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Dissociation is a separation from reality that may involve a variety of behaviors including the development of alternate identities and amnesia. It is similar to psychosis in that involves detachment from reality. However, the primary difference between dissociation and psychosis is that people who are dissociating are typically aware of their detachment from reality while people having psychotic episodes might not be. Daily activities such as daydreaming are minor instances of dissociation, but when dissociation is a long-term defense mechanism or a person feels incapable of avoiding dissociation, it may become a psychological problem.
Dissociation is a feeling of being out of one’s body, which may take several forms:
Dissociation may also include periods of impulsive behavior not remembered later, in which a person carries out tasks, travels, speaks, and so forth, but all as if in a trance or a dream. Dissociated people sometimes cannot speak, and other times may not hear what is said to them for brief periods. Daydreaming is a very common, mild form of dissociation.
What Causes Dissociation?
Substance abuse can cause temporary dissociation, as can some brain injuries and illnesses. Trauma, particularly child abuse, seems to play a role in dissociation. Posttraumatic stress can lead to dissociation. In some cases, the precise cause of dissociation cannot be found.
Serious forms of dissociation can be persistent and are far more intense than occasional daydreaming, and thus interfere with one's ability to:
Sometimes, people completely forget dissociative episodes, and sometimes they remember them later. During some dissociative episodes, the dissociating person may be unaware of what is happening to them--the environment, and the fact of their dissociation--and other times they may be aware, though numb and very detached.
Severe dissociation is usually a sign of past trauma, such as physical abuse or sexual abuse. It may occur as part of severe anxiety, certain personality disorders, or dissociative identity disorder (once called multiple personality disorder), and is quite rare. Dissociation is a way of coping with intense feelings of distress, including terror and rage, which usually stem from trauma.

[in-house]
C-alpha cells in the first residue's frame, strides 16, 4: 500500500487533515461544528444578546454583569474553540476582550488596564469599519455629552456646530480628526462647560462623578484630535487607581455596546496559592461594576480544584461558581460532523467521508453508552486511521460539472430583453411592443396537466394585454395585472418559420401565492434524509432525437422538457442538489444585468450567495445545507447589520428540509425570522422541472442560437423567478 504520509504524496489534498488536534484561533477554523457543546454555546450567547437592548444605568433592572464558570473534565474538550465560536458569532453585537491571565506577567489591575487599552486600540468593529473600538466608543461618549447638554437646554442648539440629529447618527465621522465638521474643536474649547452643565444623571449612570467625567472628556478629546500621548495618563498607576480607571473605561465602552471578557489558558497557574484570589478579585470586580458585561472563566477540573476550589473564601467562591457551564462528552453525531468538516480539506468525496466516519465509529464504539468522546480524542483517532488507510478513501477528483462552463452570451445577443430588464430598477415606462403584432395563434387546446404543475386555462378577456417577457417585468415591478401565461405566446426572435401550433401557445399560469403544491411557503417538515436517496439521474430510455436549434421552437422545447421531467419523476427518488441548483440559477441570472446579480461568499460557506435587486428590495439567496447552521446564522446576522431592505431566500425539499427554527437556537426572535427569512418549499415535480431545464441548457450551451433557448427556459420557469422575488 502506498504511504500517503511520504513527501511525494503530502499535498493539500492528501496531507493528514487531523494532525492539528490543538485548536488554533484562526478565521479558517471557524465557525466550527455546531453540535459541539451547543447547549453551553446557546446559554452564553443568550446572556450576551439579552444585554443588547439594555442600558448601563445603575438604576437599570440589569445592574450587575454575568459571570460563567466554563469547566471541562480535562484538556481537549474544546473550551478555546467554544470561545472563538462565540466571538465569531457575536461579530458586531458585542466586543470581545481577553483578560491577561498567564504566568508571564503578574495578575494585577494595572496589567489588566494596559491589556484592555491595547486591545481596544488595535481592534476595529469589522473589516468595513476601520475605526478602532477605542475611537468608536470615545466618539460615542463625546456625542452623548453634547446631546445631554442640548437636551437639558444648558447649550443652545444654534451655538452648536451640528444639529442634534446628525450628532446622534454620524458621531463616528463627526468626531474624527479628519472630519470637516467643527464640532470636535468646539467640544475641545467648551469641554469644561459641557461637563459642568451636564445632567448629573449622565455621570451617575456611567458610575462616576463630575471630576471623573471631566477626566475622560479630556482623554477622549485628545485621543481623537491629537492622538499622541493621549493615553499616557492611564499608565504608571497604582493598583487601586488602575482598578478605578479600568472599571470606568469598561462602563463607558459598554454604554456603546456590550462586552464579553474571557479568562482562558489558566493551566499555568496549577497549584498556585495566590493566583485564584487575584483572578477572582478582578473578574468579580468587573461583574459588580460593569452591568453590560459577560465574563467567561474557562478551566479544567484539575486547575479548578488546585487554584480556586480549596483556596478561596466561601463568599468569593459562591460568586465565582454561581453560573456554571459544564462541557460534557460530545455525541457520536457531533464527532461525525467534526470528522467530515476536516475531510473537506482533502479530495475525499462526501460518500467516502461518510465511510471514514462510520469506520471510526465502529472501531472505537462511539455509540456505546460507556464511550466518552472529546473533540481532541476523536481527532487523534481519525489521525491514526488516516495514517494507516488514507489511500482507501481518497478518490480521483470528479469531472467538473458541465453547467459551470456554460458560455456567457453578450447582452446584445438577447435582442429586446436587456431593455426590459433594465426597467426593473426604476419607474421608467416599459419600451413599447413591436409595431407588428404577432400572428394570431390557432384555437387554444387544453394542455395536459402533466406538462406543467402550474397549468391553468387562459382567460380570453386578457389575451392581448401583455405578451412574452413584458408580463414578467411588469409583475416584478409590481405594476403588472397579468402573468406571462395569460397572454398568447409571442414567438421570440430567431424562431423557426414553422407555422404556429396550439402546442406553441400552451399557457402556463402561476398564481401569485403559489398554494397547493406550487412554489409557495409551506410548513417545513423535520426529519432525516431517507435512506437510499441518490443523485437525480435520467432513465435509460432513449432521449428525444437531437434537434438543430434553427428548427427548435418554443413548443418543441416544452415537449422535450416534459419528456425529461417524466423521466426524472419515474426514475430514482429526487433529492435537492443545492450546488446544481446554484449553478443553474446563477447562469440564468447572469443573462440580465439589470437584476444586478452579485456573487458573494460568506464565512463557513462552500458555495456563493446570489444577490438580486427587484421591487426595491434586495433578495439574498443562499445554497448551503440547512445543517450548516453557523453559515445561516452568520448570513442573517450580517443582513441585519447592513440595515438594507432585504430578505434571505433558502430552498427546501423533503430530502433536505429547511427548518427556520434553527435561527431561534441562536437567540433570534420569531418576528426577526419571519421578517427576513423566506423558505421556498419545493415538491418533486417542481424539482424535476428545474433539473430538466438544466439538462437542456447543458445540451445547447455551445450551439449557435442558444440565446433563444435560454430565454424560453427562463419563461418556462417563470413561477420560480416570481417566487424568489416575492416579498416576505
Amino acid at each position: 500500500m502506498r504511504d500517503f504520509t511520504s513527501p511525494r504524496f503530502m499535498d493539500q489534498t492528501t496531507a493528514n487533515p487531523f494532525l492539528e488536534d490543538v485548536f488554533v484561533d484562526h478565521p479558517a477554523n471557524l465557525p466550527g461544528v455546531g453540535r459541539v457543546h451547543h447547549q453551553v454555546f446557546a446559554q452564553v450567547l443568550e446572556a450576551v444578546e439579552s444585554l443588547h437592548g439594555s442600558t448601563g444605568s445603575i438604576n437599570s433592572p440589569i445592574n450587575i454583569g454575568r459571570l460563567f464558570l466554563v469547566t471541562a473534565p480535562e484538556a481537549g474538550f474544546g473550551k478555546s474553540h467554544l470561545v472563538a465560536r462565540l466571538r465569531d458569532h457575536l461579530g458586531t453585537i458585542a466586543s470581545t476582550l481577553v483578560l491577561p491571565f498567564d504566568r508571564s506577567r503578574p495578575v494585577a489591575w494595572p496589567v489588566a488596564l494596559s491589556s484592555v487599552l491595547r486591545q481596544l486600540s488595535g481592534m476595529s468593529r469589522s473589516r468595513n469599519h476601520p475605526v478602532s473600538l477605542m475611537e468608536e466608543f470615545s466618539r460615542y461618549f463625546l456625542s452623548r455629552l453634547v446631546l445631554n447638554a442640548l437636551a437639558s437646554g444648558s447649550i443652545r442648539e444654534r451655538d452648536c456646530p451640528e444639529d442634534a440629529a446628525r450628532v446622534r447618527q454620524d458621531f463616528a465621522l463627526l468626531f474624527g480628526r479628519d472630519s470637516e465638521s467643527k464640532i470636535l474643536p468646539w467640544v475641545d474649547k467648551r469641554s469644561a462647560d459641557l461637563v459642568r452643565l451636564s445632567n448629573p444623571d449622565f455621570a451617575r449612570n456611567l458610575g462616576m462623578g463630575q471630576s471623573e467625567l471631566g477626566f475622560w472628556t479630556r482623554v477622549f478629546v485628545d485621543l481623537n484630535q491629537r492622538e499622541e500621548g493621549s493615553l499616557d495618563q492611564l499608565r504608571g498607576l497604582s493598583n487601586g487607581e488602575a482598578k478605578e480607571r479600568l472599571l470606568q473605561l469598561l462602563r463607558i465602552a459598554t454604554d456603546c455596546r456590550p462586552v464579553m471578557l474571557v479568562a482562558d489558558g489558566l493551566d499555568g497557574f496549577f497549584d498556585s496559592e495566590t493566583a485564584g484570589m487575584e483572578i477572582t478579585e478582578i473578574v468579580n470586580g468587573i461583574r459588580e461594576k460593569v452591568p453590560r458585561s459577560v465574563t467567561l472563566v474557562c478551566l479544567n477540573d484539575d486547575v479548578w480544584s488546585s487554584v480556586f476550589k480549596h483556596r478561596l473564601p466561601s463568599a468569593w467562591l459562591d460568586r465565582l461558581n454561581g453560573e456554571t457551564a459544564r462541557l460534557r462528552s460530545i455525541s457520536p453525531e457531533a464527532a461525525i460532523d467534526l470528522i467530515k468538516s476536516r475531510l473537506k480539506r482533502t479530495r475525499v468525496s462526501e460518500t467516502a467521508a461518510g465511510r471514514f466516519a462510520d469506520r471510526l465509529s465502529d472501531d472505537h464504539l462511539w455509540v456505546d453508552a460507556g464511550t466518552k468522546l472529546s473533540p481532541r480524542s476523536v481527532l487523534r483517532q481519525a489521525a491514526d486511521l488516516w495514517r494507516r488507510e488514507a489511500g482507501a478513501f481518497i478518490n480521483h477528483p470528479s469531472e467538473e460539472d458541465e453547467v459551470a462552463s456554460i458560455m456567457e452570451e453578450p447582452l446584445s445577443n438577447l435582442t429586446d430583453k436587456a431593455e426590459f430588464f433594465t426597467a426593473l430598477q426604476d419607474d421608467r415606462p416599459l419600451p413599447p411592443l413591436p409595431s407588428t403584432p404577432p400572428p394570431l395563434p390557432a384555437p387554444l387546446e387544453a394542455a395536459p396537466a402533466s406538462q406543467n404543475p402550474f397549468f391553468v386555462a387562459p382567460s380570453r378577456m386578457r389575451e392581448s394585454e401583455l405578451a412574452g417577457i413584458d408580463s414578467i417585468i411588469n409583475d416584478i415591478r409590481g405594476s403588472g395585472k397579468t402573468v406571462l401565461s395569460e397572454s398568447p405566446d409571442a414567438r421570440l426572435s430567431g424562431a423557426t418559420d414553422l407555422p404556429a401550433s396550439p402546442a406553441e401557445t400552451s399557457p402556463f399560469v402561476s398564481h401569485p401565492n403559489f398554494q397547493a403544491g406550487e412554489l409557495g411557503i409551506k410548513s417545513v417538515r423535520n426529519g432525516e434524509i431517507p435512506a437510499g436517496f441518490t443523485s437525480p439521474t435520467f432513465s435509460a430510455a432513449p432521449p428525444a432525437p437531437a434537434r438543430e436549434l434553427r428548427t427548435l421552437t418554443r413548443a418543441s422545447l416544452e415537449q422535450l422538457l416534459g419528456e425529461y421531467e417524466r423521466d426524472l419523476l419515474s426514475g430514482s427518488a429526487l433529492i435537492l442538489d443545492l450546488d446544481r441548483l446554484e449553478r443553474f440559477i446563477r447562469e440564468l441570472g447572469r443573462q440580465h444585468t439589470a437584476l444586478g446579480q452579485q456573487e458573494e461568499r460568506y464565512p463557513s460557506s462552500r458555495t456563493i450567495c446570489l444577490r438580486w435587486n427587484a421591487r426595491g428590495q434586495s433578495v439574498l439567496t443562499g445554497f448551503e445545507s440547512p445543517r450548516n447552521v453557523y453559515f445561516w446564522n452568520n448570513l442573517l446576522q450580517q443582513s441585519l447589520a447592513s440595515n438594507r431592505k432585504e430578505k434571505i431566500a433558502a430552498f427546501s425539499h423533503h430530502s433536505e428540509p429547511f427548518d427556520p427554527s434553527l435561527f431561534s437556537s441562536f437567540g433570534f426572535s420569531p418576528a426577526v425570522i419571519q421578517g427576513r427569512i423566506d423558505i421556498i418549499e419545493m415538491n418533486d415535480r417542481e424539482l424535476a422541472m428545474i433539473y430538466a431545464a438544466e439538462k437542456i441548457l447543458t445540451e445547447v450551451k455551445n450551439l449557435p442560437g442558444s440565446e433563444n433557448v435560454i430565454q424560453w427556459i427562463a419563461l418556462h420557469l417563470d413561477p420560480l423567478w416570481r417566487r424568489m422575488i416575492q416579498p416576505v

Psychotherapy is the most common method of treatment for dissociative problems. People generally dissociate as a method of coping with an experience that is too painful or overwhelming for them to handle in an adaptive way. Thus, therapy for dissociation generally focuses on acknowledging and processing the painful emotions that a client may be avoiding. When dissociation is caused by trauma, clinicians frequently focus on treating the underlying anxiety and depression that resulted from the trauma. Trauma relief therapies and other techniques aimed at transforming the emotional response to the traumatic event can be extremely beneficial. When dissociation causes memory difficulties, a combination of therapy and lifestyle changes aimed at re-establishing memory may be effective. In some cases, psychotropic medication prescribed by a psychiatrist may help during the treatment for dissociation.
There are currently five recognized dissociative disorders listed in the Diagnostic and Statistical Manual (DSM-IV):
Pat, 29, recently ended a relationship with a man because she found herself dissociating during sexual encounters. She is aware that she was sexually abused as a child but is not sure how to get over it. Her therapist helps her identify some irrational and some rational fears and ways to protect herself from the rational ones. She also refers pat to a support group with a good reputation where she can talk about her experience and her emotions. Pat is finally referred for eye movement desensitization and reprocessing (EMDR), a proven technique for overcoming trauma. Meanwhile, in therapy, she is able to confront and work through feelings of helplessness, rage, and grief, and begins to learn communication skills for use with potential sexual partners, as well as ways to choose appropriate partners, which has always been difficult for her. The experience of talking about her abuse with her therapist, who uses gentle redirection and encouragement to keep Pat fully present (as opposed to dissociating) during their sessions, helps Pat learn how to do this on her own.
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Last updated: 05-02-2014